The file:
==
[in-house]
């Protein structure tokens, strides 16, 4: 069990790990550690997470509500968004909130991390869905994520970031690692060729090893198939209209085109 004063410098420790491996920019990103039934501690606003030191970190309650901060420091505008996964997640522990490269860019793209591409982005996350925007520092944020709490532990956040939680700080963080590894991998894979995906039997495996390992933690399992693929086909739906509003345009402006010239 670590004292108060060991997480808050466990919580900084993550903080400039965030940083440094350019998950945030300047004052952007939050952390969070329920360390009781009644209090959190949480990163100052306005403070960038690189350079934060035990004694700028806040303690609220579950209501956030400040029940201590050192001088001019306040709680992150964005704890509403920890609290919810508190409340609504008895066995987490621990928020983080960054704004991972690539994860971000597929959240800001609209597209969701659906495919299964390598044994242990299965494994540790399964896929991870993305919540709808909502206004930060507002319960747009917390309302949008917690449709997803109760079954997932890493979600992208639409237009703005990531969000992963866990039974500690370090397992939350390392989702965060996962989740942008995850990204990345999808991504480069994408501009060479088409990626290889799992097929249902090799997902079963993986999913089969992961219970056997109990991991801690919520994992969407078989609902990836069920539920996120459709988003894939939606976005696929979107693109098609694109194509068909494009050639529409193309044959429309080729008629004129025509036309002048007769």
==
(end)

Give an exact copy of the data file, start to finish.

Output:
[in-house]
């Protein structure tokens, strides 16, 4: 069990790990550690997470509500968004909130991390869905994520970031690692060729090893198939209209085109 004063410098420790491996920019990103039934501690606003030191970190309650901060420091505008996964997640522990490269860019793209591409982005996350925007520092944020709490532990956040939680700080963080590894991998894979995906039997495996390992933690399992693929086909739906509003345009402006010239 670590004292108060060991997480808050466990919580900084993550903080400039965030940083440094350019998950945030300047004052952007939050952390969070329920360390009781009644209090959190949480990163100052306005403070960038690189350079934060035990004694700028806040303690609220579950209501956030400040029940201590050192001088001019306040709680992150964005704890509403920890609290919810508190409340609504008895066995987490621990928020983080960054704004991972690539994860971000597929959240800001609209597209969701659906495919299964390598044994242990299965494994540790399964896929991870993305919540709808909502206004930060507002319960747009917390309302949008917690449709997803109760079954997932890493979600992208639409237009703005990531969000992963866990039974500690370090397992939350390392989702965060996962989740942008995850990204990345999808991504480069994408501009060479088409990626290889799992097929249902090799997902079963993986999913089969992961219970056997109990991991801690919520994992969407078989609902990836069920539920996120459709988003894939939606976005696929979107693109098609694109194509068909494009050639529409193309044959429309080729008629004129025509036309002048007769």